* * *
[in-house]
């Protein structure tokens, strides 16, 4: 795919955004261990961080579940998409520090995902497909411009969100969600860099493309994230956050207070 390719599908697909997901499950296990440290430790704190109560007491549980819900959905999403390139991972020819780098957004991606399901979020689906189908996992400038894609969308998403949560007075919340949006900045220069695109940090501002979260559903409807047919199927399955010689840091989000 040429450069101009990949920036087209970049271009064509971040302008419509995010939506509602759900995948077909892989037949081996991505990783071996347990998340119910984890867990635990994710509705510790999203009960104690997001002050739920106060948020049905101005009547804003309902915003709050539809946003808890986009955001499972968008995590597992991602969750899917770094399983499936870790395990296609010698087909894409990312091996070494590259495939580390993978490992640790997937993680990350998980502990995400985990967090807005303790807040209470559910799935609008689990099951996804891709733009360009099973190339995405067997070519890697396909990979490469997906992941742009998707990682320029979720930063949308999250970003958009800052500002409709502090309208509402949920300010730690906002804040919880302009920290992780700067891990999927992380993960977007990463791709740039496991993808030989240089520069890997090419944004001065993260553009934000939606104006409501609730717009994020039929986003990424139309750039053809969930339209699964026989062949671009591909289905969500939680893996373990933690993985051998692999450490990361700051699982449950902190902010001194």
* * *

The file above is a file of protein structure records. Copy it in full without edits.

[in-house]
């Protein structure tokens, strides 16, 4: 795919955004261990961080579940998409520090995902497909411009969100969600860099493309994230956050207070 390719599908697909997901499950296990440290430790704190109560007491549980819900959905999403390139991972020819780098957004991606399901979020689906189908996992400038894609969308998403949560007075919340949006900045220069695109940090501002979260559903409807047919199927399955010689840091989000 040429450069101009990949920036087209970049271009064509971040302008419509995010939506509602759900995948077909892989037949081996991505990783071996347990998340119910984890867990635990994710509705510790999203009960104690997001002050739920106060948020049905101005009547804003309902915003709050539809946003808890986009955001499972968008995590597992991602969750899917770094399983499936870790395990296609010698087909894409990312091996070494590259495939580390993978490992640790997937993680990350998980502990995400985990967090807005303790807040209470559910799935609008689990099951996804891709733009360009099973190339995405067997070519890697396909990979490469997906992941742009998707990682320029979720930063949308999250970003958009800052500002409709502090309208509402949920300010730690906002804040919880302009920290992780700067891990999927992380993960977007990463791709740039496991993808030989240089520069890997090419944004001065993260553009934000939606104006409501609730717009994020039929986003990424139309750039053809969930339209699964026989062949671009591909289905969500939680893996373990933690993985051998692999450490990361700051699982449950902190902010001194």